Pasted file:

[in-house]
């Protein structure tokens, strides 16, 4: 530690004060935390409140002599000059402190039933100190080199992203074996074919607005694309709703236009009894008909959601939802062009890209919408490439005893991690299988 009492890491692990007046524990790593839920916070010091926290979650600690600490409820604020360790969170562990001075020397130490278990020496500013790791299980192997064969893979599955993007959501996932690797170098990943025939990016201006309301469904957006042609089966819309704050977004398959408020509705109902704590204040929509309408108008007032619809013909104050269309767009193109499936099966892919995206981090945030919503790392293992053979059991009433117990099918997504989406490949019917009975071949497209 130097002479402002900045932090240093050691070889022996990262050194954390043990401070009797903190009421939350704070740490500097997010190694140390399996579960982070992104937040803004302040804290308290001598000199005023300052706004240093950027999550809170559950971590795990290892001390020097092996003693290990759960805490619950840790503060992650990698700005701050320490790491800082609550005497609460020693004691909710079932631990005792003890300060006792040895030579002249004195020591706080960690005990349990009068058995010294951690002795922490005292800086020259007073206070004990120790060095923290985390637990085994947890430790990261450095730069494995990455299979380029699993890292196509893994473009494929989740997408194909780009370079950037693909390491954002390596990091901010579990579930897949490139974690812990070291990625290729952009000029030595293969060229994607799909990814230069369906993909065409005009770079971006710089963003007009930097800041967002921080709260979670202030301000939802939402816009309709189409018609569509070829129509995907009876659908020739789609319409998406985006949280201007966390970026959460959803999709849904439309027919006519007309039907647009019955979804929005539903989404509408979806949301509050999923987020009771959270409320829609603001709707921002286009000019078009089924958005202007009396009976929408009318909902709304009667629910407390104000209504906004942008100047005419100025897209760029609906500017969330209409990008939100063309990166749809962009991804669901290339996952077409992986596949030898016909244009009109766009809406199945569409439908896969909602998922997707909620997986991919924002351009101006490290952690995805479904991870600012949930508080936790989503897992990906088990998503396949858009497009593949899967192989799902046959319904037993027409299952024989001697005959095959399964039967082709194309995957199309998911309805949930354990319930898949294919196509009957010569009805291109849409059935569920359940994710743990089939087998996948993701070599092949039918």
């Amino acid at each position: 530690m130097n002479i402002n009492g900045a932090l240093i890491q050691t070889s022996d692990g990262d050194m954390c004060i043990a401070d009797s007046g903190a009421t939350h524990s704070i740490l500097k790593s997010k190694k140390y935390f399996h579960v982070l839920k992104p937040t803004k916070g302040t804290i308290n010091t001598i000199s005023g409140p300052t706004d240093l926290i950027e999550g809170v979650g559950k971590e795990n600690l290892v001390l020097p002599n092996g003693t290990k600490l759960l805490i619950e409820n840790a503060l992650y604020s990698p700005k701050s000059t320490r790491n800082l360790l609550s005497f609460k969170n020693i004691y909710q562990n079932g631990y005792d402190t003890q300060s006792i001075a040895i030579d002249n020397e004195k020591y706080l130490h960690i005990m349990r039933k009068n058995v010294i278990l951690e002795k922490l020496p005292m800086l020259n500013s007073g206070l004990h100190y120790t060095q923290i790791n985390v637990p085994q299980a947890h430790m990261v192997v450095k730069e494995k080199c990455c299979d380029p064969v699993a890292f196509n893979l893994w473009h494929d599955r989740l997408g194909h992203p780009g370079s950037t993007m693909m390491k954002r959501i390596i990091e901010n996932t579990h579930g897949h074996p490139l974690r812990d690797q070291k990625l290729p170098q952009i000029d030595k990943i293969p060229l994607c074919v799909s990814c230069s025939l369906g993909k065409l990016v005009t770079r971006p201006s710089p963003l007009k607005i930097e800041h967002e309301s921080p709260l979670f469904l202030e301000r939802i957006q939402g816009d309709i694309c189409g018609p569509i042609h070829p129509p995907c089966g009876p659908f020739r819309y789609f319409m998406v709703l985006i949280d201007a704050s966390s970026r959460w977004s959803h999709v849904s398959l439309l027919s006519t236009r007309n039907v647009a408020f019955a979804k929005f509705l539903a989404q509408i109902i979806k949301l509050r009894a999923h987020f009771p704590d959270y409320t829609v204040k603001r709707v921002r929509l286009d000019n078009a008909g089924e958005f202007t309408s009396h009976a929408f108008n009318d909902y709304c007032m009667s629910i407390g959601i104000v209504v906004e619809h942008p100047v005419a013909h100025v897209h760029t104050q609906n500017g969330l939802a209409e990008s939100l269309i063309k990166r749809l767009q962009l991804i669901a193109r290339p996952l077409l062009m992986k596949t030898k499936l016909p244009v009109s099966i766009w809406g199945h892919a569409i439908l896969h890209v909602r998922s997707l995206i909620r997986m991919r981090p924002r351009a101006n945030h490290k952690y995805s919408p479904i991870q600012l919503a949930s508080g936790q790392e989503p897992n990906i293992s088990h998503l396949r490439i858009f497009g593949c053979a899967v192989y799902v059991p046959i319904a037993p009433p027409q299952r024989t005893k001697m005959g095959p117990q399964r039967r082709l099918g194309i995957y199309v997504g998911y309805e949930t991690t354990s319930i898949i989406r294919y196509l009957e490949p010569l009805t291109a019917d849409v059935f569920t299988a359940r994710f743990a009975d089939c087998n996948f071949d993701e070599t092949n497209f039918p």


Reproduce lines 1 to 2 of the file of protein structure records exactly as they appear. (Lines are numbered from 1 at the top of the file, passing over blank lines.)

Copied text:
[in-house]
């Protein structure tokens, strides 16, 4: 530690004060935390409140002599000059402190039933100190080199992203074996074919607005694309709703236009009894008909959601939802062009890209919408490439005893991690299988 009492890491692990007046524990790593839920916070010091926290979650600690600490409820604020360790969170562990001075020397130490278990020496500013790791299980192997064969893979599955993007959501996932690797170098990943025939990016201006309301469904957006042609089966819309704050977004398959408020509705109902704590204040929509309408108008007032619809013909104050269309767009193109499936099966892919995206981090945030919503790392293992053979059991009433117990099918997504989406490949019917009975071949497209 130097002479402002900045932090240093050691070889022996990262050194954390043990401070009797903190009421939350704070740490500097997010190694140390399996579960982070992104937040803004302040804290308290001598000199005023300052706004240093950027999550809170559950971590795990290892001390020097092996003693290990759960805490619950840790503060992650990698700005701050320490790491800082609550005497609460020693004691909710079932631990005792003890300060006792040895030579002249004195020591706080960690005990349990009068058995010294951690002795922490005292800086020259007073206070004990120790060095923290985390637990085994947890430790990261450095730069494995990455299979380029699993890292196509893994473009494929989740997408194909780009370079950037693909390491954002390596990091901010579990579930897949490139974690812990070291990625290729952009000029030595293969060229994607799909990814230069369906993909065409005009770079971006710089963003007009930097800041967002921080709260979670202030301000939802939402816009309709189409018609569509070829129509995907009876659908020739789609319409998406985006949280201007966390970026959460959803999709849904439309027919006519007309039907647009019955979804929005539903989404509408979806949301509050999923987020009771959270409320829609603001709707921002286009000019078009089924958005202007009396009976929408009318909902709304009667629910407390104000209504906004942008100047005419100025897209760029609906500017969330209409990008939100063309990166749809962009991804669901290339996952077409992986596949030898016909244009009109766009809406199945569409439908896969909602998922997707909620997986991919924002351009101006490290952690995805479904991870600012949930508080936790989503897992990906088990998503396949858009497009593949899967192989799902046959319904037993027409299952024989001697005959095959399964039967082709194309995957199309998911309805949930354990319930898949294919196509009957010569009805291109849409059935569920359940994710743990089939087998996948993701070599092949039918």